Melissa Griffiths

Imagine being stared out and whispered about everywhere you go, this is the life of someone who is transgender. Melissa Griffiths is a Transgender and Gender Equality Authority and Advocate, Speaker and Media Commentator. She shares with us her story of being transgender and opens our eyes to some of the struggles that sh has to face everyday.

Sarifa Altono Younes

Sarifa Altona Younes shares her stories of being an immigrant and a Muslim in Australia. As she wears a head scarf, her faith is on view for all to see. How does this effect the way she is treated?

Sarifa Altona Younes shares her stories of being an immigrant and a Muslim in Australia. As she wears a head scarf, her faith is on view for all to see. How does this effect the way she is treated?

Dipak Saha

In this episode I speak with Dipak Saha. I was reminded that Prejudice and intolerance crosses boarders beyond race, colour and culture. It is also evident in any areas of difference, such as mental health. An important reminder that all people from all walks of life need to be treated with love and acceptance.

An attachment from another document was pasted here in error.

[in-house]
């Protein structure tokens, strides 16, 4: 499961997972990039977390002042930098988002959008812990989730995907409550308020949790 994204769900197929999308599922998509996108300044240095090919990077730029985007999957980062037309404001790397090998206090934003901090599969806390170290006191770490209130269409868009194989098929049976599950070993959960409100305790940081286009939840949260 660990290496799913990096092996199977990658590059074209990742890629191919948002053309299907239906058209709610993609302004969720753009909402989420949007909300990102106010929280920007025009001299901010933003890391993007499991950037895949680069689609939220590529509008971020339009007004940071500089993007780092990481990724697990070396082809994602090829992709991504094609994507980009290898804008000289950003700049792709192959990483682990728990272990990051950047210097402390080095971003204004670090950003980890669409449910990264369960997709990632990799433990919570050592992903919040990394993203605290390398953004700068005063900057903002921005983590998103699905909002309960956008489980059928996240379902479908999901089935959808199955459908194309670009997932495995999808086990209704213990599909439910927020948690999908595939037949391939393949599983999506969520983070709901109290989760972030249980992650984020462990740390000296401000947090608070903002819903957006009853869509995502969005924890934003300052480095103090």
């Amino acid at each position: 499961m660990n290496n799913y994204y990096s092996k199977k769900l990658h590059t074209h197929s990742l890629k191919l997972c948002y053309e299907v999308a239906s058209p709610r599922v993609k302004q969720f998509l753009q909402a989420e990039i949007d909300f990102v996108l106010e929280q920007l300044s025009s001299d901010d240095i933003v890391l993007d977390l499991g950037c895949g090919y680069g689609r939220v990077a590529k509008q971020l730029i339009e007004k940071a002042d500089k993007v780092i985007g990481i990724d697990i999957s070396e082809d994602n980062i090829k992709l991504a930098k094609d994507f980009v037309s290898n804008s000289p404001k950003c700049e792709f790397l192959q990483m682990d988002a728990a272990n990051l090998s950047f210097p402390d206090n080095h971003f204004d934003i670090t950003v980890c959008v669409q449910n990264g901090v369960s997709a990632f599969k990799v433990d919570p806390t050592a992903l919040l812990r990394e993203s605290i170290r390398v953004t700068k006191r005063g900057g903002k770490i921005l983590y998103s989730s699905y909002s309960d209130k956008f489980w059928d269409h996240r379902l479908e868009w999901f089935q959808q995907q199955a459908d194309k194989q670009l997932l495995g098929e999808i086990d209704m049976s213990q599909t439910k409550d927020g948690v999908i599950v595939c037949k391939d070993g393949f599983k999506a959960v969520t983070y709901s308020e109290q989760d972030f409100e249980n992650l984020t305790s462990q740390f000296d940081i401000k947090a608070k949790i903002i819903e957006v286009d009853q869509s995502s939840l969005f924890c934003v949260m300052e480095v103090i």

Oksana Samkova

The Spirit of Chocolate and Coffee Breaks is all about being able to see the other as equal and treating them as such. Oksana Samkova has had a life time of experience of doing this and benefiting from the richness of life this has brought her way. She has lived on 4 continents and found herself is some really diverse cultures. In this podcast Oksana shares with else her stories of a true world citizen.

Dilhara Silvalingam

Dilhara Silvalingam had an upbringing that spanned 3 continents. This has given her an unique experience of the world and how we treat each other. Her stories and questioning style will open your mind and your hearts to how we respond to those who may appear to be different to us.
Grab yourself a chocolate and coffee and enjoy this episode.


I am proud to be a fence-sitter.

When I was a little girl, I loved to climb the fence and peer into the neighbours back yard. It was a whole different world. The backyard was covered in concrete, except for the veggie patch where strange and unusual things were growing. There was strange aromas coming from the kitchen that I had never smelt before and from the huge brick garage really weird smells. I could hear the voices, but I couldn’t understand a word they were saying. This was the beginning of my fence-sitting life.